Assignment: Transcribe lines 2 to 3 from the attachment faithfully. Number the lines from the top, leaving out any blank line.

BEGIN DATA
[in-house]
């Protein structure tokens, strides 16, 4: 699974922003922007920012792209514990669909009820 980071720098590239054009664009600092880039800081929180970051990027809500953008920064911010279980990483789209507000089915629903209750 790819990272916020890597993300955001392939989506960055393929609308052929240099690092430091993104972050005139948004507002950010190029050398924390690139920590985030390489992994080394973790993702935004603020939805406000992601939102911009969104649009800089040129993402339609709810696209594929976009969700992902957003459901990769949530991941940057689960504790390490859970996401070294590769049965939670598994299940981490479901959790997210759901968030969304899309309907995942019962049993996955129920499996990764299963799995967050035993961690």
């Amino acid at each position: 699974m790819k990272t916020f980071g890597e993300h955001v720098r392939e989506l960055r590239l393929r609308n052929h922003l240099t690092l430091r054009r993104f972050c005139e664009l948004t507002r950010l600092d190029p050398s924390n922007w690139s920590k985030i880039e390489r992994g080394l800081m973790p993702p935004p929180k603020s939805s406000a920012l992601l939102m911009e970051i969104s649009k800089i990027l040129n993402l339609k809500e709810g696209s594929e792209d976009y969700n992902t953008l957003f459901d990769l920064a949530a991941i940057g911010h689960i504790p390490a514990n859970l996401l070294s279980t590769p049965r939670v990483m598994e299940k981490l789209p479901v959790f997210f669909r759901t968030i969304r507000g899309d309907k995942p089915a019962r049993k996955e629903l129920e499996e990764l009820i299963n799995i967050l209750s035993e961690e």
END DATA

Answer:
């Protein structure tokens, strides 16, 4: 699974922003922007920012792209514990669909009820 980071720098590239054009664009600092880039800081929180970051990027809500953008920064911010279980990483789209507000089915629903209750 790819990272916020890597993300955001392939989506960055393929609308052929240099690092430091993104972050005139948004507002950010190029050398924390690139920590985030390489992994080394973790993702935004603020939805406000992601939102911009969104649009800089040129993402339609709810696209594929976009969700992902957003459901990769949530991941940057689960504790390490859970996401070294590769049965939670598994299940981490479901959790997210759901968030969304899309309907995942019962049993996955129920499996990764299963799995967050035993961690």
């Amino acid at each position: 699974m790819k990272t916020f980071g890597e993300h955001v720098r392939e989506l960055r590239l393929r609308n052929h922003l240099t690092l430091r054009r993104f972050c005139e664009l948004t507002r950010l600092d190029p050398s924390n922007w690139s920590k985030i880039e390489r992994g080394l800081m973790p993702p935004p929180k603020s939805s406000a920012l992601l939102m911009e970051i969104s649009k800089i990027l040129n993402l339609k809500e709810g696209s594929e792209d976009y969700n992902t953008l957003f459901d990769l920064a949530a991941i940057g911010h689960i504790p390490a514990n859970l996401l070294s279980t590769p049965r939670v990483m598994e299940k981490l789209p479901v959790f997210f669909r759901t968030i969304r507000g899309d309907k995942p089915a019962r049993k996955e629903l129920e499996e990764l009820i299963n799995i967050l209750s035993e961690e």